Bikes Not Bombs works both locally and internationally to promote peace and social justice. Over the years they have shipped more than 50,000 bikes to community bike projects in over 13 nations in the developing world, including Ghana, Northern Uganda, South Africa, Tanzania, Central America and the Caribbean. They also send technicians and tools to these countries for start up projects in micro-enterprise bike businesses, sustainable technology projects and youth training programs For the working poor in developing countries, bikes are an inexpensive means of transportation and provide essential access to school, to work, and to market.
Help Bikes Not Bombs achieve its mission of working towards sustainable transportation and community development by donating your used bike in reparable condition.
The drive is sponsored by the World in Watertown, the First Parish of Watertown, the Belmont Watertown United Methodist Church and Watertown Savings Bank, with the cooperation of the Watertown Police Department. Information about Bikes Not Bombs can be found at www.BikesNotBombs.org
Watch Joanne Hammil and Pete Seeger!
On Aug 28, 2013, at a Newton celebration of the 50th anniversary of the 1963 March on Washington, WIW member Joanne Hammil was joined by Pete Seeger on guitar as she directed a group of children, the audience, and the evening's speakers, in their final song "Siyahamba", to symbolize how we all need to continue marching together for justice, jobs and equality.
(It was shot by an audience member from one of the children's schools so it begins with their school name).
Thanks to a grant from the Watertown Community Foundation, the Watertown Youth Coalition, in Parntership with the Watertown Public Schools and the World in Watertown hosted SPEAK Week March 10-14 at Watertown High School. SPEAK stands for Sharing Personal Experiences and Knowledge and involved a range of diverse student groups and speakers, art projects, and interactive displays and activities that promote learning about a variety of topics related to identity.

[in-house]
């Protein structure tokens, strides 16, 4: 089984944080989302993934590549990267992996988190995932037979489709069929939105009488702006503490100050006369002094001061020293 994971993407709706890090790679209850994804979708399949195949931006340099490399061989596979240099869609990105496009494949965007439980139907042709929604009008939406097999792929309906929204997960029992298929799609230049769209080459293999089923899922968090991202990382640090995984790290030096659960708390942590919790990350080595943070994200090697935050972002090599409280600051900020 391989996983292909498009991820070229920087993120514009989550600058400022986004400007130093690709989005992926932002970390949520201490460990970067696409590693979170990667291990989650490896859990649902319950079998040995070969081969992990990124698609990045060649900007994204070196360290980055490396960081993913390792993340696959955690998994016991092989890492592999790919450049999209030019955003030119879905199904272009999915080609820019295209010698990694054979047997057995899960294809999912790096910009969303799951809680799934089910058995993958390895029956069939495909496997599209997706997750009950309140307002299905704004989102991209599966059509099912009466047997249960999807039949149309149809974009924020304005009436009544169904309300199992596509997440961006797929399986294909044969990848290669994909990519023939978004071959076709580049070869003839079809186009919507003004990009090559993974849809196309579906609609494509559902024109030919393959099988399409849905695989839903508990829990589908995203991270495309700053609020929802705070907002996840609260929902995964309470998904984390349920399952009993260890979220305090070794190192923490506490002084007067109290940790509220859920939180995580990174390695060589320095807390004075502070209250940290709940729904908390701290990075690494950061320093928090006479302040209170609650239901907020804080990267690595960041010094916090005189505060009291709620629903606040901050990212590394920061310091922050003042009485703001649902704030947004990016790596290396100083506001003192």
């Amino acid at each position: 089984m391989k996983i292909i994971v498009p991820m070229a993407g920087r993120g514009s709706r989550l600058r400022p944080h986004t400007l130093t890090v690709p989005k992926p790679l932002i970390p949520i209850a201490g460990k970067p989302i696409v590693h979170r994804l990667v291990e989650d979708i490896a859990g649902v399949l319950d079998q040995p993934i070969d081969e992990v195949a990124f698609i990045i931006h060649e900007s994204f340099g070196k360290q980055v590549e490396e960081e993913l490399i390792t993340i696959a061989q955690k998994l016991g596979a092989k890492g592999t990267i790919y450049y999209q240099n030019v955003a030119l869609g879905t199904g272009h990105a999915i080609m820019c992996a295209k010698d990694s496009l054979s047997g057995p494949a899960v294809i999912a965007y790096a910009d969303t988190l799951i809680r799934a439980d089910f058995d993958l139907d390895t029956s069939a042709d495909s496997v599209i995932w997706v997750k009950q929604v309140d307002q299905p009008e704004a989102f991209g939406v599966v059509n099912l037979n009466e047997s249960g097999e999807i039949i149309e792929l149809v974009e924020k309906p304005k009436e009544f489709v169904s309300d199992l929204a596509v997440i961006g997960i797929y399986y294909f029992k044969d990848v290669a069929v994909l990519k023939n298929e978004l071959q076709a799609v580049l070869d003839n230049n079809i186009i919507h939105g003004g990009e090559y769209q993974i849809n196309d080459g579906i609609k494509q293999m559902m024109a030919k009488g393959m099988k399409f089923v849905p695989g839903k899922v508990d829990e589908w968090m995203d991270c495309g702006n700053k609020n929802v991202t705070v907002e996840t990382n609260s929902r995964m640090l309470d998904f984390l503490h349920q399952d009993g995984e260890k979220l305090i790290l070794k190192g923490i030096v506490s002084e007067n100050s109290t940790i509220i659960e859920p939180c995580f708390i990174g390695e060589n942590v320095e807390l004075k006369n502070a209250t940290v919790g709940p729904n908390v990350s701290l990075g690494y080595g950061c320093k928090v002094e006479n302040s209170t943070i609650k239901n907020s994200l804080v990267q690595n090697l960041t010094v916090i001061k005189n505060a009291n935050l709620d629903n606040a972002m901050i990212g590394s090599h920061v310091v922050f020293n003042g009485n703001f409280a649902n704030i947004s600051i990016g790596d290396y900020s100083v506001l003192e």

The SPEAK Project aims to reduce non-acceptance and the related health risks including: substance abuse, depression, suicidal behaviors, body image issues and eating disorders, as well as anxiety about social situations that can lead to phobias and isolation. The proposed project also helps to reveal protective factors for all youth: building bonds with people, talking out loud about difficult subjects and finding that others actually relate to the same things, and adults showing support and creating a safe space to talk in a non-threatening, non-blaming way.
Activities are offered to the WHS community during lunchtime and are run by members of: the Watertown Youth Coalition Peer Leaders, the Gay-Straight Alliance, the Armenian club and the International club. A community wide art project/puzzle will be created as well.
In addition, there were 2 presentations for students and faculty during speak week.
1. On Tuesday, March 11th, Greater Boston PFLAG representatives discussed LGBTQ people and topics by using interactive activities, sharing personal stories and answering questions. Speakers will include a Mother of a gay son, gay and lesbian youth and a trans youth.
2. On Thursday, March 13th, John Morello performed his one man show "Dirt" for all 9th and 10th graders.
According to his webiste, the show is decribed as "a therapeutic side project turned into one of the most popular assemblies for students across the country. Actor/Comedian John Morello considers himself a survivor of a high risk childhood. Having spent most of his life watching friends and family become victims of destructive decisions he responded by writing the one man show “Dirt”. Not a lecture or seminar, “Dirt” is a play of many characters all performed by one actor. With 15 years of stage experience Morello comically and effortlessly slips in and out of the characters to tell a story which is compelling, unique, and yet is unfortunately the story of far too many of our young people. Audiences were sure to see someone they know or can relate to and it is this cathartic recognition that has been connecting with young people across the country."
The Watertown resource mapis produced in six languages, Armenian (Western), Chinese, English, Portugese, Russian and Spanish. See our Resources page for all the languages. It was developed to highlight points of interest to new residents of Watertown. It is the result of several years of work by many local residents and organizations.
Representatives from each of four organizations, Project Literacy of the Watertown Free Public Library, Parent Child Home Program of Watertown, Watertown Police Department and World in Watertown worked together to manage the project.